Physiology Sponsored by
Based on current estimates, 8,420 people are expected to die from melanoma this year. In an effort to reverse this sobering trend, dermatologists and the scientific community alike are continually developing new diagnostics, refining detection guidelines and providing patients with the tools they need to properly examine their own skin for signs of skin cancer.
Speaking on Nov. 13, 2008, at the American Academy of Dermatology’s Skin academy, dermatologist Ellen S. Marmur, MD, FAAD, chief of the division of dermatologic and cosmetic surgery at The Mount Sinai Medical Center in New York, presented the latest advances in diagnosing skin cancer and the Academy’s new detection strategies that emphasize the importance of patient involvement.
“There are some exciting innovations in diagnosing skin cancer that can help us detect skin cancer early, when it is most treatable,” said Marmur. “Even simple detection tools designed by the Academy that patients can use in their own homes can save thousands of lives.”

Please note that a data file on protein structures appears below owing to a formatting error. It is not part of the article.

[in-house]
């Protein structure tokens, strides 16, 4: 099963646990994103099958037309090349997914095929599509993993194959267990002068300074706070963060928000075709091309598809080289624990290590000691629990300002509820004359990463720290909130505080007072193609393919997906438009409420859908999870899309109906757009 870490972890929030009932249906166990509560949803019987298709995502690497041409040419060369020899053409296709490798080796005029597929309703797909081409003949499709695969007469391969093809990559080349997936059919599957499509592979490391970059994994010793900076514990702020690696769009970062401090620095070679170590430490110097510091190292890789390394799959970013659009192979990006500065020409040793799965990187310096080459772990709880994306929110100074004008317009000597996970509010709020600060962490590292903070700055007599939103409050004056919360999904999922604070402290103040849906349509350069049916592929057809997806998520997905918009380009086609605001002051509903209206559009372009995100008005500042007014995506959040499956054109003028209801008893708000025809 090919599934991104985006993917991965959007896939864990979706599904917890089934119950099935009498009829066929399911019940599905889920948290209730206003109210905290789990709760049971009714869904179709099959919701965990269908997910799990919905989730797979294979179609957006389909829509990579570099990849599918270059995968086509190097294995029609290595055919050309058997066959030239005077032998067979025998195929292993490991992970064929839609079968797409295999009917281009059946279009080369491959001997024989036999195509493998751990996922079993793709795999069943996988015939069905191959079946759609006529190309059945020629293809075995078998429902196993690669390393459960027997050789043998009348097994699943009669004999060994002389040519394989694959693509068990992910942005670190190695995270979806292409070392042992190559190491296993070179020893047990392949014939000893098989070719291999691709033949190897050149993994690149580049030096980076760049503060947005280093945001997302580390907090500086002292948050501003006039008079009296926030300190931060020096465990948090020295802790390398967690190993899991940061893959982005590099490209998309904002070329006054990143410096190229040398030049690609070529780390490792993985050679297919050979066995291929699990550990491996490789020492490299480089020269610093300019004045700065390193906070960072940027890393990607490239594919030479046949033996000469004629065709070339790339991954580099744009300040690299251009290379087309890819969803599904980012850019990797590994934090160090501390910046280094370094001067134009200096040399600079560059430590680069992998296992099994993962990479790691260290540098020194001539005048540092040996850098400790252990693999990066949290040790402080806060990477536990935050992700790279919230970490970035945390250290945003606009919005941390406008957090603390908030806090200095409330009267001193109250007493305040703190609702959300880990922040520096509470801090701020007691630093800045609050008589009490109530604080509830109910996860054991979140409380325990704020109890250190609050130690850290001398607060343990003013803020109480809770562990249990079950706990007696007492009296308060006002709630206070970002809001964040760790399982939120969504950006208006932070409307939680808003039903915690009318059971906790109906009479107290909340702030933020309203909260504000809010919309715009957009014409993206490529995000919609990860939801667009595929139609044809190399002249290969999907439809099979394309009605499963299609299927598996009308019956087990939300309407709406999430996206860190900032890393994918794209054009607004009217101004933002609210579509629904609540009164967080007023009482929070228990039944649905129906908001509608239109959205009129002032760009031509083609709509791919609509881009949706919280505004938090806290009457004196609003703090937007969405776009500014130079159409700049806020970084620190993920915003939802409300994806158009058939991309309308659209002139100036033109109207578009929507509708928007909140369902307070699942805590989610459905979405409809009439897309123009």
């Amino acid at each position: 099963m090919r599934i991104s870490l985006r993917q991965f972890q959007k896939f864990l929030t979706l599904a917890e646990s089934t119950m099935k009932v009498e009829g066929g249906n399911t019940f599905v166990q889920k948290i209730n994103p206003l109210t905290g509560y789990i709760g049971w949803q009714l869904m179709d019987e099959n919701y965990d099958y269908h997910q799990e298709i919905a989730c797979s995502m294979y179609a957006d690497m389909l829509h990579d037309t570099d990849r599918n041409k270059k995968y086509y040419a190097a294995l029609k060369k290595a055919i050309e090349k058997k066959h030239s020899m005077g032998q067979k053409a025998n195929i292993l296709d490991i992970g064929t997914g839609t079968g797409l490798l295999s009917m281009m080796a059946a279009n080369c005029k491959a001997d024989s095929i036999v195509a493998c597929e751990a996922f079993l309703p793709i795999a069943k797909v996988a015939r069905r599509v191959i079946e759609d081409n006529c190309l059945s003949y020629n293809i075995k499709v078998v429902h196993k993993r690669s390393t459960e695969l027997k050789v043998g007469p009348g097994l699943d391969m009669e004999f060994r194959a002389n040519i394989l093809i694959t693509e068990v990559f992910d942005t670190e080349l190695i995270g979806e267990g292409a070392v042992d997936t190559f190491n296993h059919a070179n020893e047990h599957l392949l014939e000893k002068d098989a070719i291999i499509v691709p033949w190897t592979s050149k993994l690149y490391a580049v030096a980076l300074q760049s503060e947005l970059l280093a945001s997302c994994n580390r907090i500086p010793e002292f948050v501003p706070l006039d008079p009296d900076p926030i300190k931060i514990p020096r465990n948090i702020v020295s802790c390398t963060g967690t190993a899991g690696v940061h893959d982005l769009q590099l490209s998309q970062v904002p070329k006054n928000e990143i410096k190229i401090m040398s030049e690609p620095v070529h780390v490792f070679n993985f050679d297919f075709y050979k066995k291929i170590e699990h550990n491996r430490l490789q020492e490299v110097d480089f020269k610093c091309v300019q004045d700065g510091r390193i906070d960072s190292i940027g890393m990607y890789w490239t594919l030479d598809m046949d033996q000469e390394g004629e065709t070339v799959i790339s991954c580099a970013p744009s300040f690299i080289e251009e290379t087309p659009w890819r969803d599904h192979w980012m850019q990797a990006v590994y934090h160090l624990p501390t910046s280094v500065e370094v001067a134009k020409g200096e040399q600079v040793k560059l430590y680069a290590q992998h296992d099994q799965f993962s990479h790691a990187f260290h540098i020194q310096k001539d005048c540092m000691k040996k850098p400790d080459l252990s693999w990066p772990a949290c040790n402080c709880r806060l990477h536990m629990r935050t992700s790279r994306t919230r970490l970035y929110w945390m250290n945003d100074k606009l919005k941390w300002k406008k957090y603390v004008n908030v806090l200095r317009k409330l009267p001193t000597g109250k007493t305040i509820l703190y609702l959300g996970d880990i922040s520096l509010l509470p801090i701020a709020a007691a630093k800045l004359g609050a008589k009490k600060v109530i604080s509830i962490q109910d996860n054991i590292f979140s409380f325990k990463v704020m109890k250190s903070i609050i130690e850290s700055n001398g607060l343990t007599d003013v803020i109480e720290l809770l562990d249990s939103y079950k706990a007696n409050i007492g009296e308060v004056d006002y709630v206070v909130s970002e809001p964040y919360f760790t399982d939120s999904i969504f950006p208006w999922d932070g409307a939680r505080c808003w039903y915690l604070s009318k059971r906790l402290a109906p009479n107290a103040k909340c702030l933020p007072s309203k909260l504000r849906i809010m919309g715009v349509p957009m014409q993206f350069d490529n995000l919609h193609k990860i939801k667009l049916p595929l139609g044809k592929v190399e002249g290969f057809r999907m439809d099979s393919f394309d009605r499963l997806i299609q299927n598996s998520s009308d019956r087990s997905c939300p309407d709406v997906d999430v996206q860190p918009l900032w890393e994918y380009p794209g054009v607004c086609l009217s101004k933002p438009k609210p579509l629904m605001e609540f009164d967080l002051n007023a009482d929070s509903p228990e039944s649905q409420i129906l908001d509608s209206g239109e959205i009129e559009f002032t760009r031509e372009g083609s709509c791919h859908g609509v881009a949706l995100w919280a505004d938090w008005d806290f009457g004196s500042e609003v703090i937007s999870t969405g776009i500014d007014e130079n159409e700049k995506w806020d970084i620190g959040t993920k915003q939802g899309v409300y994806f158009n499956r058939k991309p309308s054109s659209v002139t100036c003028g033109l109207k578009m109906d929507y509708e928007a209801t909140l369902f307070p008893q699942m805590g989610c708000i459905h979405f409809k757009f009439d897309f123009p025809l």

Dermatologists traditionally diagnose skin cancer by evaluating the skin using a clinical examination and, if necessary, a magnifying device and then biopsying any suspicious lesions. Now, technological advances in computers, lasers and other polarizing light sources are providing dermatologists with tools to enhance the evaluation of suspicious lesions and, in some cases, decreasing the number of biopsies needed for an accurate diagnosis. The idea is to hone in on suspicious lesions earlier and with more specificity.
One of the newest technological developments in the fight against skin cancer is the use of sophisticated imaging to scan and enhance certain features of suspected lesions. Similar to how a computerized tomography (CT) scan highlights areas of the brain for abnormalities, imaging devices can now work on the skin to help detect cancerous tissue.